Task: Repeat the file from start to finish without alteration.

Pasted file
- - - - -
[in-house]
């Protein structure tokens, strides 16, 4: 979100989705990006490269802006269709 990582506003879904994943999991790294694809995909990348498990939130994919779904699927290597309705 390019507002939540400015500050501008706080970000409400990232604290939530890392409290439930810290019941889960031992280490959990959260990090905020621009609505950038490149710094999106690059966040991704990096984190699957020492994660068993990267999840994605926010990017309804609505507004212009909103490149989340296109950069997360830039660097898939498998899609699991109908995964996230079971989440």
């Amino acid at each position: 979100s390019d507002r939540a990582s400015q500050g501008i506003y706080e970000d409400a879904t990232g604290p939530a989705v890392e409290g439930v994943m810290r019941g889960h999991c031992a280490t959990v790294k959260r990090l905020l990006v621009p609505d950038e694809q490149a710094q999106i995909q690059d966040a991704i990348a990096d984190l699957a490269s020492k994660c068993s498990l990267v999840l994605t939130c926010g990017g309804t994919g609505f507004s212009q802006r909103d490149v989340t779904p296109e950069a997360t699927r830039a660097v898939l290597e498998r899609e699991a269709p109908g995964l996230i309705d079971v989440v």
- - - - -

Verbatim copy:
[in-house]
């Protein structure tokens, strides 16, 4: 979100989705990006490269802006269709 990582506003879904994943999991790294694809995909990348498990939130994919779904699927290597309705 390019507002939540400015500050501008706080970000409400990232604290939530890392409290439930810290019941889960031992280490959990959260990090905020621009609505950038490149710094999106690059966040991704990096984190699957020492994660068993990267999840994605926010990017309804609505507004212009909103490149989340296109950069997360830039660097898939498998899609699991109908995964996230079971989440």
């Amino acid at each position: 979100s390019d507002r939540a990582s400015q500050g501008i506003y706080e970000d409400a879904t990232g604290p939530a989705v890392e409290g439930v994943m810290r019941g889960h999991c031992a280490t959990v790294k959260r990090l905020l990006v621009p609505d950038e694809q490149a710094q999106i995909q690059d966040a991704i990348a990096d984190l699957a490269s020492k994660c068993s498990l990267v999840l994605t939130c926010g990017g309804t994919g609505f507004s212009q802006r909103d490149v989340t779904p296109e950069a997360t699927r830039a660097v898939l290597e498998r899609e699991a269709p109908g995964l996230i309705d079971v989440v």